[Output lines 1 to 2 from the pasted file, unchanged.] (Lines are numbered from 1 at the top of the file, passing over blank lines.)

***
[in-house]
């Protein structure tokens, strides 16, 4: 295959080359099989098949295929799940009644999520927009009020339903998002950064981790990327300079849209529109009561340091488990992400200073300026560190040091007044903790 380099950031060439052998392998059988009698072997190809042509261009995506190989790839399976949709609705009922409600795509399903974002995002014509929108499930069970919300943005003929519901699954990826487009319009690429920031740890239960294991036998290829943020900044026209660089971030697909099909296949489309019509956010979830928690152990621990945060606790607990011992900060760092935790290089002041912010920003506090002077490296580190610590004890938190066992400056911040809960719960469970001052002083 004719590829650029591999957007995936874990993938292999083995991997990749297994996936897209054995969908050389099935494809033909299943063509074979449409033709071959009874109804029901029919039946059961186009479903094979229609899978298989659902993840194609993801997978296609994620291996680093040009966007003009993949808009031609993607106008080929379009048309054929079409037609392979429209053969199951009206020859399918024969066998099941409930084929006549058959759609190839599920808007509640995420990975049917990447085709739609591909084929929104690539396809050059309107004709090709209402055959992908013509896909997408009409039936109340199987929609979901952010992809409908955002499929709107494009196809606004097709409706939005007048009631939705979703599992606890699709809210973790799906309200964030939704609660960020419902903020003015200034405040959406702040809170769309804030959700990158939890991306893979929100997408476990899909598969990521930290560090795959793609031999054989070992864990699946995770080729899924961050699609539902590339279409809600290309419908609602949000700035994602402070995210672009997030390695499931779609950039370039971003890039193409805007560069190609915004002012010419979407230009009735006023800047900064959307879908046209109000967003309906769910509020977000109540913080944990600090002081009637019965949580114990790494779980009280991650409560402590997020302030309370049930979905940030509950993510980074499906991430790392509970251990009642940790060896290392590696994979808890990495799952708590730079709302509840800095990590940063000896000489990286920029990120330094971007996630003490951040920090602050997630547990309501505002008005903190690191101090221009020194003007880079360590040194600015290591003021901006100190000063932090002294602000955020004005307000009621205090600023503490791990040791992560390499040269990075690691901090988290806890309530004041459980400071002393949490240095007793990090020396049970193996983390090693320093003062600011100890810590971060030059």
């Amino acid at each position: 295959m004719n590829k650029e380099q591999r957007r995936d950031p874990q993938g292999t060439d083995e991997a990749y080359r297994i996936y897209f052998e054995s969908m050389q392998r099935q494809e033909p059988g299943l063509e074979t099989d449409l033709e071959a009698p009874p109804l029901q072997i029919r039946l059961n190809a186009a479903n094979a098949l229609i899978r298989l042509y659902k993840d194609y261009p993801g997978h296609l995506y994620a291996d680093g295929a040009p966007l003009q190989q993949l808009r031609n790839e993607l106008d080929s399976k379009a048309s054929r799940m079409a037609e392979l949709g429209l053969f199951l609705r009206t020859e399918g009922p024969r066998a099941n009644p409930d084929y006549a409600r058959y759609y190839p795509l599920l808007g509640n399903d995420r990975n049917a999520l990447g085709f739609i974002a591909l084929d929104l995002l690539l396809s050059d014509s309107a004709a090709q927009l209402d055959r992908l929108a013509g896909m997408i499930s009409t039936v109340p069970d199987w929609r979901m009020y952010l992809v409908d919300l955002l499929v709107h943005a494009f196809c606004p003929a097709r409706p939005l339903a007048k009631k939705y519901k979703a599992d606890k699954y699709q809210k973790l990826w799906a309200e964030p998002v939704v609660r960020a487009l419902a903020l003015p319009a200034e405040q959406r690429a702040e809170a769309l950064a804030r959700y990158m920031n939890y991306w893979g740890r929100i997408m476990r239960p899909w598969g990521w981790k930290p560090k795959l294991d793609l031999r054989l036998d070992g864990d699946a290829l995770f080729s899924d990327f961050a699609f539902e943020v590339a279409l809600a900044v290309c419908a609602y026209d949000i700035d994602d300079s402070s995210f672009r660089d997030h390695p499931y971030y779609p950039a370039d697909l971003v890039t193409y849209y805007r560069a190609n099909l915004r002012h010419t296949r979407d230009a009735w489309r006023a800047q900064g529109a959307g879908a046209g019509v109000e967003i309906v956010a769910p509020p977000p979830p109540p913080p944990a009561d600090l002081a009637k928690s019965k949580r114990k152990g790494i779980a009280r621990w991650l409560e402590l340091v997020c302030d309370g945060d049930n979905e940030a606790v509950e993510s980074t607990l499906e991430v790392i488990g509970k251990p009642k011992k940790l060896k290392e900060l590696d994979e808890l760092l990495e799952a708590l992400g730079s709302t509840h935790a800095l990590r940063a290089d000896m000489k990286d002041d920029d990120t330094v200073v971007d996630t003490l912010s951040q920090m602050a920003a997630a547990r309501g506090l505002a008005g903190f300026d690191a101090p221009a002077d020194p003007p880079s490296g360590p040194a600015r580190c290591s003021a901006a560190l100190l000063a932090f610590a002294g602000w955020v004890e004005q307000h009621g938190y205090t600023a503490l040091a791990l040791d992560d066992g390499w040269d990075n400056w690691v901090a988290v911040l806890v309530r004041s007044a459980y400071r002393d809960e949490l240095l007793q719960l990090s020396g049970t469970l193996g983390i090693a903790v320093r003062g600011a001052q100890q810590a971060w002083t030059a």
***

[in-house]
């Protein structure tokens, strides 16, 4: 295959080359099989098949295929799940009644999520927009009020339903998002950064981790990327300079849209529109009561340091488990992400200073300026560190040091007044903790 380099950031060439052998392998059988009698072997190809042509261009995506190989790839399976949709609705009922409600795509399903974002995002014509929108499930069970919300943005003929519901699954990826487009319009690429920031740890239960294991036998290829943020900044026209660089971030697909099909296949489309019509956010979830928690152990621990945060606790607990011992900060760092935790290089002041912010920003506090002077490296580190610590004890938190066992400056911040809960719960469970001052002083 004719590829650029591999957007995936874990993938292999083995991997990749297994996936897209054995969908050389099935494809033909299943063509074979449409033709071959009874109804029901029919039946059961186009479903094979229609899978298989659902993840194609993801997978296609994620291996680093040009966007003009993949808009031609993607106008080929379009048309054929079409037609392979429209053969199951009206020859399918024969066998099941409930084929006549058959759609190839599920808007509640995420990975049917990447085709739609591909084929929104690539396809050059309107004709090709209402055959992908013509896909997408009409039936109340199987929609979901952010992809409908955002499929709107494009196809606004097709409706939005007048009631939705979703599992606890699709809210973790799906309200964030939704609660960020419902903020003015200034405040959406702040809170769309804030959700990158939890991306893979929100997408476990899909598969990521930290560090795959793609031999054989070992864990699946995770080729899924961050699609539902590339279409809600290309419908609602949000700035994602402070995210672009997030390695499931779609950039370039971003890039193409805007560069190609915004002012010419979407230009009735006023800047900064959307879908046209109000967003309906769910509020977000109540913080944990600090002081009637019965949580114990790494779980009280991650409560402590997020302030309370049930979905940030509950993510980074499906991430790392509970251990009642940790060896290392590696994979808890990495799952708590730079709302509840800095990590940063000896000489990286920029990120330094971007996630003490951040920090602050997630547990309501505002008005903190690191101090221009020194003007880079360590040194600015290591003021901006100190000063932090002294602000955020004005307000009621205090600023503490791990040791992560390499040269990075690691901090988290806890309530004041459980400071002393949490240095007793990090020396049970193996983390090693320093003062600011100890810590971060030059």